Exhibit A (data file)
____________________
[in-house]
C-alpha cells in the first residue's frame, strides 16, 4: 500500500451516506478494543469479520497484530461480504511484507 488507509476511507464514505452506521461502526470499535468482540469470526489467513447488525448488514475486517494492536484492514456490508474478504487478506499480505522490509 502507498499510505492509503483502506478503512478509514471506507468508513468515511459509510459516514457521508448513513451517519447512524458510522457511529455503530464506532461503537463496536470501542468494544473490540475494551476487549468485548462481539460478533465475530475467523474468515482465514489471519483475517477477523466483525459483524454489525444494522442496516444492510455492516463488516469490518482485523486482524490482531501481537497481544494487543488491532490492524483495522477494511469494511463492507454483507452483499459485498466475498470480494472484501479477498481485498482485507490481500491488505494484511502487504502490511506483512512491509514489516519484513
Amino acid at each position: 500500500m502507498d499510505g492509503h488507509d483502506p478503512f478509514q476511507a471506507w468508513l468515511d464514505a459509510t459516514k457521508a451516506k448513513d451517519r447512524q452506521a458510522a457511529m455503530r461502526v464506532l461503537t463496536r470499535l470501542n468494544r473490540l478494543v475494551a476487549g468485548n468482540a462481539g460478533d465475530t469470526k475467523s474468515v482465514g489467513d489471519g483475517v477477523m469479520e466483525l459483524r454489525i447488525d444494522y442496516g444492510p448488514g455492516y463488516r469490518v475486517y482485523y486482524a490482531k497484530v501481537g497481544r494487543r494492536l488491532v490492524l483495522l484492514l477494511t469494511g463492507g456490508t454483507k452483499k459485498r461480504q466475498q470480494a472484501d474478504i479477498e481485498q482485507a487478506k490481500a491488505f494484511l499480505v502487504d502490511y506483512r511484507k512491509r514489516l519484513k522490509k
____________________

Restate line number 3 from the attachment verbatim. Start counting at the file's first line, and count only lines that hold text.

Amino acid at each position: 500500500m502507498d499510505g492509503h488507509d483502506p478503512f478509514q476511507a471506507w468508513l468515511d464514505a459509510t459516514k457521508a451516506k448513513d451517519r447512524q452506521a458510522a457511529m455503530r461502526v464506532l461503537t463496536r470499535l470501542n468494544r473490540l478494543v475494551a476487549g468485548n468482540a462481539g460478533d465475530t469470526k475467523s474468515v482465514g489467513d489471519g483475517v477477523m469479520e466483525l459483524r454489525i447488525d444494522y442496516g444492510p448488514g455492516y463488516r469490518v475486517y482485523y486482524a490482531k497484530v501481537g497481544r494487543r494492536l488491532v490492524l483495522l484492514l477494511t469494511g463492507g456490508t454483507k452483499k459485498r461480504q466475498q470480494a472484501d474478504i479477498e481485498q482485507a487478506k490481500a491488505f494484511l499480505v502487504d502490511y506483512r511484507k512491509r514489516l519484513k522490509k